The process of investigating complaints

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By ensuring a fair investigative process, those investigating can help build morale and trust among employees. On the other hand, a poorly conducted internal investigation can cost an employer financially and damage its reputation, not to mention the reputations of the persons involved in the investigation. Therefore conducting a thorough, impartial and prompt investigation is critical to mitigate against future risks.

Conducting workplace investigations is very challenging as often those investigating may not be properly trained or often feel under pressure to resolve complaints too hastily. Conversely employees are often very aware of their rights and fair procedures.

Linked to this awareness there are a myriad of employment laws that regulate how investigations should occur to include Unfair Dismissals Acts 1977-2007, Code of Practice on Disciplinary procedures 1996, Code of Practice on Sexual Harassment and Harassment at Work 2012 under the Equality Acts 1998-2011, Health and Safety Authority 2007 Code of Practice for Employers and Employees on the Prevention and Resolution of Bullying at Work.

The following are 10 steps for handling a complaint that could be followed if an employer is faced with a complaint it needs to investigate:

10 step complaints handling process:

  1. Plan and prepare gathering factual and documental evidence (decide who will investigate, who and what will be investigated, what evidence needs to be gathered, etc.)
  2. Communicate clearly and promptly – do not ignore any complaint/complainant
  3. Confidentiality is critical, and only with the parties involved
  4. Ensure objectivity and impartiality
  5. Be attentive during interviews and allow no distractions
  6. Ask open probing interview questions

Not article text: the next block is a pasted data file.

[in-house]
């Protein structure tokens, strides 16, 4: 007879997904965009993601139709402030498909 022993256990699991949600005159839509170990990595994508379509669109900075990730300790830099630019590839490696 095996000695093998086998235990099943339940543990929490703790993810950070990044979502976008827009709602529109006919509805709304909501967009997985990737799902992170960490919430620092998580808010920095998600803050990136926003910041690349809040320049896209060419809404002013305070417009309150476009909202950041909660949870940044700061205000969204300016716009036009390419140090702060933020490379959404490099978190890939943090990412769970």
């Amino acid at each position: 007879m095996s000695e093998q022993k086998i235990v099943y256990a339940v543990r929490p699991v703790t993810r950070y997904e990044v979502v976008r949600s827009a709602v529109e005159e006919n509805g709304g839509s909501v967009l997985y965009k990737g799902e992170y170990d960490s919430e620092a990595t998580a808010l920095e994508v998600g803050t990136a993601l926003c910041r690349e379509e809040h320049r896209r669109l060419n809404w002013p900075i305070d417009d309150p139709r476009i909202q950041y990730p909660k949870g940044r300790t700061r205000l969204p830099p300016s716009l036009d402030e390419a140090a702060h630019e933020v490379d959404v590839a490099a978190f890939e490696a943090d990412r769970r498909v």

7. Investigate thoroughly and data record appropriately
  8. Do not make assumptions; act fairly and proportionately
  9. Document factual findings within a written report *
  10. Follow-up with those involved

A well-written investigative report* can help minimise liability risks. Such a report should include:

  • The matter being investigated with date(s)
  • The people involved
  • Applicable employer policies or guidelines
  • Key factual findings and credibility determination
  • Summaries of witness statements
  • Specific findings and conclusions
  • Issues that could not be determined/resolved
  • Employer actions taken
  • The name of the investigator.

Once a written report is submitted to the decision-maker (who is not the investigator), they will determine what, if any, disciplinary action will occur. Typically the decision-maker will:

  • Notify the employee who made the complaint that action was taken
  • Re-integrate the employee(s) involved back into the workplace, shifting focus from the complaint to the changes the investigation has brought about
  • Where applicable, remind employee(s) that retaliation will not be tolerated, and check back within three months to ensure that there has been none
  • Review the investigation to determine what could be done better the next time, should there be a next time
  • Look for patterns in complaints that might suggest more training is needed to avoid similar problems in the future
  • While every complaint is unique, having a well-defined, consistent procedure in place can ward off future complaints.

© CA Compliance Limited 2016

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